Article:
Band loom flowers

[Chapter: Craft]

There are now flowers added to my looming garden. They were inspired by the shapes of strawberry and banana loom charms in the making of the flower petals and stem respectively.

▲ 5-petal flowers and 6-petal flower stalks

If you like these blooms they can be purchased in the shop, befitting I think to include them in the bloom charm collection, and counting on them in “Bloom planting one charm at a time”!

Pom pom and strap band loom

[Chapter: DIY + tutorials]

Not only is the ball band loom a great base for making fruits and vegetables, as you’ve seen previously, it’s also befitting as a pom pom.

Each pom pom is joined to a loom bracelet strap with jump rings, and then topped with a coloured keyring.

You can find tutorial links to both ball and strap (I’m using french braid here) here if you like to try them out.

Band looming a fruity vegetable garden

[Chapter: DIY + tutorials]

Before I could start to loom band anything, I had to first decide on a path to take, or else I really didn’t know where to even begin to learn. So I chose the gardening course, this means to loom just fruits, veggies and flowers.

▲ My small harvest consists of clementines, strawberries, bananas, a whole watermelon, carrots, daikon radish, tomatoes and a chilli padi.

Though I’ve added my own twists and turns, my learning resources and inspiration are shown on this board, which lists a bouncing ball tutorial that has inspired my roundish produce (including the chilli padi and strawberry believe it or not). In fact I’ve come up with another presentation of the ball which I’ll share next week.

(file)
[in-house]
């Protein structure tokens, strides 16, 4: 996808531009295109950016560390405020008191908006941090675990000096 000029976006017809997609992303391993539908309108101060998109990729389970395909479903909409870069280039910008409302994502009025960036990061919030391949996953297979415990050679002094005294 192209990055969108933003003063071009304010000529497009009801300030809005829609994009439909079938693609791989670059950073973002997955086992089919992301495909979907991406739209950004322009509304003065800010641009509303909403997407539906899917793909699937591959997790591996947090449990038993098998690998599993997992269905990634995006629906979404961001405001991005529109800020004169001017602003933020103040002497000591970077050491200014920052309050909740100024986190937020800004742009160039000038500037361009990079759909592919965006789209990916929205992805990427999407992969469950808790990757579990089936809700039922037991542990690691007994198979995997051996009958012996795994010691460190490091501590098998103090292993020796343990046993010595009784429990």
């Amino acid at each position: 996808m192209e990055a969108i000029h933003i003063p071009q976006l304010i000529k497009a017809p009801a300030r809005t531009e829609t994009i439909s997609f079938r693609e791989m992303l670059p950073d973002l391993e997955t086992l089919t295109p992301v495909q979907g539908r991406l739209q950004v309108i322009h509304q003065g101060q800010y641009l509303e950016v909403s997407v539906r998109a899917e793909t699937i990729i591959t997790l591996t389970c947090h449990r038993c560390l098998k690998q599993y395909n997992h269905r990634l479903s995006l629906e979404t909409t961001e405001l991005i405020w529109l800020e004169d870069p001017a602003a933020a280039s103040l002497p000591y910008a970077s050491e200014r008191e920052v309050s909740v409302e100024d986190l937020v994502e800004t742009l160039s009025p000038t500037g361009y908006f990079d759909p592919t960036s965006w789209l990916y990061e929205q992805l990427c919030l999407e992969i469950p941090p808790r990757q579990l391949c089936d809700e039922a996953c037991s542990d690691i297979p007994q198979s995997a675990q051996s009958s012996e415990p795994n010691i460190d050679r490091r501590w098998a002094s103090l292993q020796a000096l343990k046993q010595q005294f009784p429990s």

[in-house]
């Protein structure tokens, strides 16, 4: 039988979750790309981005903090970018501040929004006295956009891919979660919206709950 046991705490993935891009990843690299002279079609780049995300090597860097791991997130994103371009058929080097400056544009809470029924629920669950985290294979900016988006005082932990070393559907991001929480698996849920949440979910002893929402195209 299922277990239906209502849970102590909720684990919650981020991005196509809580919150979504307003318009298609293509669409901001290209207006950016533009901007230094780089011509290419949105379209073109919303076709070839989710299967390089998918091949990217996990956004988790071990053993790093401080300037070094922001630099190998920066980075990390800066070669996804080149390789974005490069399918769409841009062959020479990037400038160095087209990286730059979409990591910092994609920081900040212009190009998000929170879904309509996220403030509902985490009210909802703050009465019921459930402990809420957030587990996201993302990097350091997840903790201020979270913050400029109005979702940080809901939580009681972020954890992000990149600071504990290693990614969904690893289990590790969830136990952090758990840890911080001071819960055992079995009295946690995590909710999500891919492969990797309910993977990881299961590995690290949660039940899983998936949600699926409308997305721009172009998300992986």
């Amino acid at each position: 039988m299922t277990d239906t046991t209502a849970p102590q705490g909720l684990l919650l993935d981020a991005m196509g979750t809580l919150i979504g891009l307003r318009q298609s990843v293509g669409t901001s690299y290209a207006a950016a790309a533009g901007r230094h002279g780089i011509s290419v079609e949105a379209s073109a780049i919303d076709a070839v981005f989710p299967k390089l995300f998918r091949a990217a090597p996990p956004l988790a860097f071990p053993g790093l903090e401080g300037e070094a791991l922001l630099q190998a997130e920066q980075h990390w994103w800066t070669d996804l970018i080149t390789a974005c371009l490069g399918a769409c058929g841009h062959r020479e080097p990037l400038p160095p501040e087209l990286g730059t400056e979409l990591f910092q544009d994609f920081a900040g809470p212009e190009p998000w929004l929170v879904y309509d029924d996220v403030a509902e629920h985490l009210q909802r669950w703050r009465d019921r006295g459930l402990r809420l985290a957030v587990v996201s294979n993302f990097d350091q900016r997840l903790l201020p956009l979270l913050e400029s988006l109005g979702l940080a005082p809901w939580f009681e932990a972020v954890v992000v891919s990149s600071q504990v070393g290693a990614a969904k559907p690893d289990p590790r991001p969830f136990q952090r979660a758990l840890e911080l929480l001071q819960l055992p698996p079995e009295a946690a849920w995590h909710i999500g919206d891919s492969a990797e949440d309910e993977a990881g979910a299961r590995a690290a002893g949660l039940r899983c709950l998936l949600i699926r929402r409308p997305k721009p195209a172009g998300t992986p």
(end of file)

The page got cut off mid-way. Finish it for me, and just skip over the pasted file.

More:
Tokyu Hands comes to town

[Chapter: City rounds]

Yes that’s right, one of my favourite haunts in Japan has opened shop on our island! I know I always spend much of my vacation budget at Tokyu Hands when visiting Japan. Their huge and varied range of craft supplies is a crafter’s playground.

Now back to the shop on our island which is a teeny representation of the full-fledged Tokyu Hands, a conservative rendering I would say.

Here are some scenes around the shop when I was there in the weekend:

▲ Tokyu Hands at Westgate.

▲ Hataraka upcycled totes by Metropolitan Expressway Company, using banners made from tarpaulin, a strong and water-proof material.

▲ Carabiners and hand cream packaging in candy colours, plus an iron cast Takoyaki pan.

Personally I do hope to see more interesting goods not already found elsewhere.